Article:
The democratization of information and publishing comes at a price. That price is societal and commercial risk.
The societal price is highest:
The simple truth is that the same technology that allows the posting of a recipe, the joyous video of a child or the exposure of an excessive act from law enforcement allows the creation, posting or sharing of the video of a murder. The simple truth is that the same technology that allows tweeting your love of a team allows the tweeting of hatred of religions, races, genders or elected officials on a continuum that runs from disagreement and ignorance to mendaciousness and incitement. The uncomfortable truth is that one man's freedom fighter is another man's terrorist.
Commercially the risks are different (and somewhat trivial by comparison):
Several British news outlets have reported in the last weeks on the appearance of advertising in proximity to content ranging from the distasteful to the despicable on YouTube, Facebook, Snapchat and other platforms. This adds to earlier commentary in respect of bullying, harassment and other equally unpleasant user behavior on Twitter. This has included the naming (shaming?) of multiple businesses, brands, charities and Government bodies. In response, some advertisers have removed themselves from the platforms in question, some in public, others more discretely. Other advertisers have not. The dilemma is easy to understand. There is value in the platforms and their audiences almost all of the time, yet in a tiny fraction of occasions something bad might/could/ be inferred to be happening. When the content is very bad, however, brand safety is a zero-tolerance game.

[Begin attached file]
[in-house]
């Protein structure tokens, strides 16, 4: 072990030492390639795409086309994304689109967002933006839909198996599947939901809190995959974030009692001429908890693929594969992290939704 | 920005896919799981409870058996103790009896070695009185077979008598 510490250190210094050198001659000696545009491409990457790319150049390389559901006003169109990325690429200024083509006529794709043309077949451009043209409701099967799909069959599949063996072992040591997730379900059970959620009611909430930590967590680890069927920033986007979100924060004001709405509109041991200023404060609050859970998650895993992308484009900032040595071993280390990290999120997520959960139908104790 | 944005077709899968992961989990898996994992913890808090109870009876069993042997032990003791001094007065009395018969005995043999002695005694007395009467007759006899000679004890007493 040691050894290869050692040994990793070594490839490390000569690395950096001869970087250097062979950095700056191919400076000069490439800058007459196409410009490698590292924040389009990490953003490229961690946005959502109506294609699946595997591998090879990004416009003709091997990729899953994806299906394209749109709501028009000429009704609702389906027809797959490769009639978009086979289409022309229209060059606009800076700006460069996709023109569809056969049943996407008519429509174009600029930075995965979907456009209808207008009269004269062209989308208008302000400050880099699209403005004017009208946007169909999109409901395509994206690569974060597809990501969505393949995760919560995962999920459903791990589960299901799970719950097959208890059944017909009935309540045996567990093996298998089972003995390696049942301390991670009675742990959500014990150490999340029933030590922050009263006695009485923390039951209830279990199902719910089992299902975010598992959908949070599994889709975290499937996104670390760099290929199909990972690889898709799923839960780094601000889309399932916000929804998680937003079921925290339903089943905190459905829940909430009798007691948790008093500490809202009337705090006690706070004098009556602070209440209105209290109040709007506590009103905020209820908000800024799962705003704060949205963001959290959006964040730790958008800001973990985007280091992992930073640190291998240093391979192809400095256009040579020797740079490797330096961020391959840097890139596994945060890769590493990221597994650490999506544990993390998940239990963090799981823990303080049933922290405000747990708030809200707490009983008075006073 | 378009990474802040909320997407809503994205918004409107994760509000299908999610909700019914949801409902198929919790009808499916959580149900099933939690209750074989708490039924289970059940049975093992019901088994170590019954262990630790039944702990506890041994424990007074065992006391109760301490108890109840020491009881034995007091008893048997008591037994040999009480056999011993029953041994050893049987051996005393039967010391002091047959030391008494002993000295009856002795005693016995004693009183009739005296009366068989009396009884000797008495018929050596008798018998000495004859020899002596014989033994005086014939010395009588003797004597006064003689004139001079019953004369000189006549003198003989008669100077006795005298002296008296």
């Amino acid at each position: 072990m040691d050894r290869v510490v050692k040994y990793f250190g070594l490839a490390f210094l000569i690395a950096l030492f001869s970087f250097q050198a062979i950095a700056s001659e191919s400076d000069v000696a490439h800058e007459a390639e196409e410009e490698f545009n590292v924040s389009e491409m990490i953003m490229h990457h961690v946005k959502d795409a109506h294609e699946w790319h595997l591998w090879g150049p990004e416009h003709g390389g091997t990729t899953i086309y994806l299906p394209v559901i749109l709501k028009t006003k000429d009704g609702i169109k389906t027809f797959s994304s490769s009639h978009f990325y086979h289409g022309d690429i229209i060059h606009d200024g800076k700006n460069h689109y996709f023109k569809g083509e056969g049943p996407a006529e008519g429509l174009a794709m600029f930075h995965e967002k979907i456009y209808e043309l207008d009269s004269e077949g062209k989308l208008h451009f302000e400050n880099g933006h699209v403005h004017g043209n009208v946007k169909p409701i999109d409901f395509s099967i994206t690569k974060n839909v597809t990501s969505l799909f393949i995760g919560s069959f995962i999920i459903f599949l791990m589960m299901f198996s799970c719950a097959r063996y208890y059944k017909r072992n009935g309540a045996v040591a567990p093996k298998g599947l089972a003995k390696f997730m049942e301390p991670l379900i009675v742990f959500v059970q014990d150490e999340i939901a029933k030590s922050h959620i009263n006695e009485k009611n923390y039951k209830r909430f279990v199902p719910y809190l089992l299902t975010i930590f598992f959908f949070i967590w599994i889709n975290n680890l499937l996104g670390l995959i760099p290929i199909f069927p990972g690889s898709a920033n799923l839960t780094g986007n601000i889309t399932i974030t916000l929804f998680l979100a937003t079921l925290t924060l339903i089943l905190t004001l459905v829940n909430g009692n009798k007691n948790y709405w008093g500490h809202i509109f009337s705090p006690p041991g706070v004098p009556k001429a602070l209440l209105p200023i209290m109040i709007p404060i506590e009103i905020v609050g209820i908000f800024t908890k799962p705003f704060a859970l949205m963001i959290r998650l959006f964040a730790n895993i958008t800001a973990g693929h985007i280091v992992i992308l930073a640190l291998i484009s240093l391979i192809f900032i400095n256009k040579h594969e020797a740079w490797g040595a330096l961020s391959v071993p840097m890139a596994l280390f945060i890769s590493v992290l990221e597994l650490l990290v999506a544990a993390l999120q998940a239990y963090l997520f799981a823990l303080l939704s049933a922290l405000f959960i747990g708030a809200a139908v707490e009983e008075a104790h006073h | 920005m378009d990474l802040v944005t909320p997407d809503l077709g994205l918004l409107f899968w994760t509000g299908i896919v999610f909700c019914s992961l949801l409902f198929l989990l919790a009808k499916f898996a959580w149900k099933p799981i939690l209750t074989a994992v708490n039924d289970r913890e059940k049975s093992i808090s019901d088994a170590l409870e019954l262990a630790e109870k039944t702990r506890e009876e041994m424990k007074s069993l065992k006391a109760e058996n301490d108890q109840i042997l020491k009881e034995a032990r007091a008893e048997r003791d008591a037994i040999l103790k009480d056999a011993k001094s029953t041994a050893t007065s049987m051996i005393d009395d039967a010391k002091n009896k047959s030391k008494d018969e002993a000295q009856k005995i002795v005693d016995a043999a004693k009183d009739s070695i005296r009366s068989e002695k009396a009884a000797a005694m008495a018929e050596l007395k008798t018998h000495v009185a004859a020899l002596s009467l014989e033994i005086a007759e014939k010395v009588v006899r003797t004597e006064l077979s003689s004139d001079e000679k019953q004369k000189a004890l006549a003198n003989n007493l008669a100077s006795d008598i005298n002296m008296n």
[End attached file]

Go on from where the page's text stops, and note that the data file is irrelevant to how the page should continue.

Google has been in the cross hairs of the media reports; the principal villain of the piece, the enablers of and profiteers. Facebook are not far behind. Advertisers (and sometimes their agencies) are the accessories to the crime. Their money enables Google and Facebook directly, and the perpetrators of the content indirectly. Yet and yet, in the grand scale of YouTube, Facebook and advertising expenditure the numbers are tiny Tens of thousands in a world of billions.
What comes of all this? The bad guys get the oxygen of news coverage and Parliamentary hearings shaming the platforms; for them this is reputation-enhancing. Advertisers are humbled, some for pulling out, others for staying in. Google and others are publicly eviscerated yet with zero impact on their traffic or (so far) their stock price.
The only real good is that the power of the platforms will be balanced by increased pressure on them to be socially responsible and accountable. Complex and inadequately deployed content detection, user protection and brand safety tools will get simpler, more effective and better distributed. Some governments will 'incentivize' the platforms with financial sanction if they fail to return the genie to the bottle. Just maybe some media outlets, with integrity of their own, might turn the head of advertisers back to content origination businesses redressing the balance with massive distribution platforms.
Let's hope for all of this. Thus far neither the issue nor its amplification has done credit to anyone.
Rob's commentary was originally published in Campaign.
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